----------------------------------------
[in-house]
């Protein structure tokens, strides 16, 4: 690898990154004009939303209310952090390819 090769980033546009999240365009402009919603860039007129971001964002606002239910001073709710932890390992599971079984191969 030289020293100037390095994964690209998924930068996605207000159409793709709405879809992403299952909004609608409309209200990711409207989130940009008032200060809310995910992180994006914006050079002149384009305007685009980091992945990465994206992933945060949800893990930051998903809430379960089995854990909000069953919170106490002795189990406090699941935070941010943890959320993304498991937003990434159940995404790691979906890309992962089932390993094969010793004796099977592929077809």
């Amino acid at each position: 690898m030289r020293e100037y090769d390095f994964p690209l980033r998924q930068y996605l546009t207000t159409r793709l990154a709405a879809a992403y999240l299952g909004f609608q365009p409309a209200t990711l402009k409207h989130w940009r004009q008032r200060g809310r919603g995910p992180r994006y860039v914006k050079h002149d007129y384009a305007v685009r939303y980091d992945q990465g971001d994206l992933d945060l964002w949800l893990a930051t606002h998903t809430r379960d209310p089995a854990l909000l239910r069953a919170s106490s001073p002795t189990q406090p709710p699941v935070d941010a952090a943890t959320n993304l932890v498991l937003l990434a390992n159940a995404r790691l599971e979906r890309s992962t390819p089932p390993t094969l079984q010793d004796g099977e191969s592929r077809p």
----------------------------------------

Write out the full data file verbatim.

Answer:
[in-house]
């Protein structure tokens, strides 16, 4: 690898990154004009939303209310952090390819 090769980033546009999240365009402009919603860039007129971001964002606002239910001073709710932890390992599971079984191969 030289020293100037390095994964690209998924930068996605207000159409793709709405879809992403299952909004609608409309209200990711409207989130940009008032200060809310995910992180994006914006050079002149384009305007685009980091992945990465994206992933945060949800893990930051998903809430379960089995854990909000069953919170106490002795189990406090699941935070941010943890959320993304498991937003990434159940995404790691979906890309992962089932390993094969010793004796099977592929077809």
């Amino acid at each position: 690898m030289r020293e100037y090769d390095f994964p690209l980033r998924q930068y996605l546009t207000t159409r793709l990154a709405a879809a992403y999240l299952g909004f609608q365009p409309a209200t990711l402009k409207h989130w940009r004009q008032r200060g809310r919603g995910p992180r994006y860039v914006k050079h002149d007129y384009a305007v685009r939303y980091d992945q990465g971001d994206l992933d945060l964002w949800l893990a930051t606002h998903t809430r379960d209310p089995a854990l909000l239910r069953a919170s106490s001073p002795t189990q406090p709710p699941v935070d941010a952090a943890t959320n993304l932890v498991l937003l990434a390992n159940a995404r790691l599971e979906r890309s992962t390819p089932p390993t094969l079984q010793d004796g099977e191969s592929r077809p």